Dublin Lawyer

I knew the minute I saw the dish called Dublin Lawyer  that I was going to make it just based on the quirkiness of the name!

No matter what was in it it would be worth the joke of serving it!   The term is a satirical nod to the pricey Lobster meat in the dish (that it would take a lawyer to afford) and the Irish Whisky in the sauce (that Dublin lawyers adore, apparently).

Luckily – it is absolutely delicious.  Rich and creamy goodness served over rice to soak up all that delicious whiskey cream sauce!

It seems the original recipe is all lobster.  People have substituted large shrimp for the lobster.  Me – I went for a mix of the two.

Now that I know about the dish I will try it again with only lobster whenever there is a good deal on them in season.

For this occasion I used meat from a frozen 1 lb whole lobster which was mostly the tail and claws. To supplement it I also used half the meat from an 11.3 oz can of frozen lobster chunks. That bulked up the sauce for the Dublin Lawyer and I used the rest to make Lobster Bisque… see below

The bonus from the whole lobster was, when I split it open there was some roe inside which I added to the sauce to get all the goodness I could.

If you decide to use a whole lobster check out How to Crack a Lobster if you need help extracting the meat.

You could also consider using a number of just lobster tails I think. The meat from the whole lobster beyond the tail can claws was almost negligible.

For the shrimp I used size 31-40.

The other bonus of the whole lobster was that I was able to make stock from the carcass and along with some of the lump lobster meat – I made lobster bisque.   Lobster bisque is one of my favourite Montreal restaurant dishes.  I am not sure why it doesn’t  taste quite the same anywhere else I have had it?  Having said that, this recipe for Lobster Bisque is about as close to Montreal Lobster Bisque as  anything I have ever had.

Spoon in square soup bowl, broken through puff pastry to lobster bisque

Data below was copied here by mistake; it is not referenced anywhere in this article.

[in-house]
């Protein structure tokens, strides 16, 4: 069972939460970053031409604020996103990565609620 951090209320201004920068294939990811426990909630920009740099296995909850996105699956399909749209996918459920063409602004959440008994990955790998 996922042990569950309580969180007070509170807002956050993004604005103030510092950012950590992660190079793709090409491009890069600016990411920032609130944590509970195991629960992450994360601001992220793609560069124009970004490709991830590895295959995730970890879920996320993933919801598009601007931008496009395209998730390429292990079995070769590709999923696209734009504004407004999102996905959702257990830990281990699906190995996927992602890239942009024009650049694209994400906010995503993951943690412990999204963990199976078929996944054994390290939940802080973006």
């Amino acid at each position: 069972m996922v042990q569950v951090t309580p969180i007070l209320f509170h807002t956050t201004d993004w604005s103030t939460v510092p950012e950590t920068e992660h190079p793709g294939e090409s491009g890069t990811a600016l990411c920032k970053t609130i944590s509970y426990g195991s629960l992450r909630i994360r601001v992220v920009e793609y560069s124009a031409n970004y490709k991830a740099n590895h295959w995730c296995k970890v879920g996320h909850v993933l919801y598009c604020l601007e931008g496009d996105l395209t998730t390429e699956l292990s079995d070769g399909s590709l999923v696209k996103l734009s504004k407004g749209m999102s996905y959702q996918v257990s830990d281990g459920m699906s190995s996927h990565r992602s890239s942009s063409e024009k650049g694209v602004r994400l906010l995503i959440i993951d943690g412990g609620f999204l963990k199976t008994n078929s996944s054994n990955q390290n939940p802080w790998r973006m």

So you can pick which approach suits you best… if you want to work with the whole lobster or if you want to work with tails or just frozen lobster meat.  It is really very quick to make if you use canned lobster or just tail meat and deveined and peeled shrimp.

Many recipes do not call for mushrooms but I found they added a great hit of umami.  So, again, your choice.  I highly recommend them but if you don’t like them or don’t have them you can certainly make the dish without them.

 

 

 

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Dublin Lawyer
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Course Main Dish
Cuisine Irish
Prep Time 20 minutes
Cook Time 20 minutes
Servings
servings
Ingredients
  • 1 lb lobster meat I used a combo of frozen whole lobster meat and a can of frozen lump lobster
  • 1 lb shrimp I used size 31-40, peeled and deveined
  • 4 Tbsps butter
  • 8 oz sliced cremini mushrooms optional
  • 2 cups cream I used 18%
  • 1/2 tsp cayenne pepper
  • 2 tsps paprika
  • 1/4 cup Irish whiskey
  • 4 cups cooked white rice
Course Main Dish
Cuisine Irish
Prep Time 20 minutes
Cook Time 20 minutes
Servings
servings
Ingredients
  • 1 lb lobster meat I used a combo of frozen whole lobster meat and a can of frozen lump lobster
  • 1 lb shrimp I used size 31-40, peeled and deveined
  • 4 Tbsps butter
  • 8 oz sliced cremini mushrooms optional
  • 2 cups cream I used 18%
  • 1/2 tsp cayenne pepper
  • 2 tsps paprika
  • 1/4 cup Irish whiskey
  • 4 cups cooked white rice
Dublin Lawyer
Votes: 0
Rating: 0
You:
Rate this recipe!
Instructions
  1. Rough chop lobster meat leaving some large chunks intact for garnish.
  2. Melt butter in a large sauce pan over medium high heat. Add lobster and shrimp. Stir in the cayenne and paprika. Saute 3-4 minutes until shrimp turns pink and opaque. Do NOT overcook. Remove seafood and reserve in a separate bowl.
  3. Saute mushroom slices until the release their liquid and dry up again. This may take about 8 minutes.
  4. Add Irish whiskey to the pan. Use a BBQ lighter to set it on fire. Shake pan gently until flames die down. This will only take a minute or so.
  5. Add the cream to the pan. Simmer 5-10 minutes until the sauce starts to thicken. Add the shrimp and lobster meat back in. Stir to coat and heat just long enough for the seafood to heat through - another 3 minutes or so.
  6. Serve over cooked white rice. For each serving position one of the larger lobster pieces on the top of the serving.
Recipe Notes

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I knew the minute I saw the dish called Dublin Lawyer  that I was going to make it just based on the quirkiness of the name!

3 Replies to “Dublin Lawyer”

  1. Today is St Patrick’s day so last night I made my version of The Dublin Lawyer. We are wintering in Hilton Head SC, and lobsters here are very expensive most of time. So I bought one large lobster tail , shrimp and to bulk up the meal some wild caught ocean scallop., They were cheeper than lobsters. Can you tell that I am a Maritimer? The rest of recipe I followed (flambéing the mushrooms was so much fun) with the exception of dry pan searing the scallops and placing them on the dish at the end. This recipe presents beautifully, tastes wonderful and is definately a crowd pleaser.

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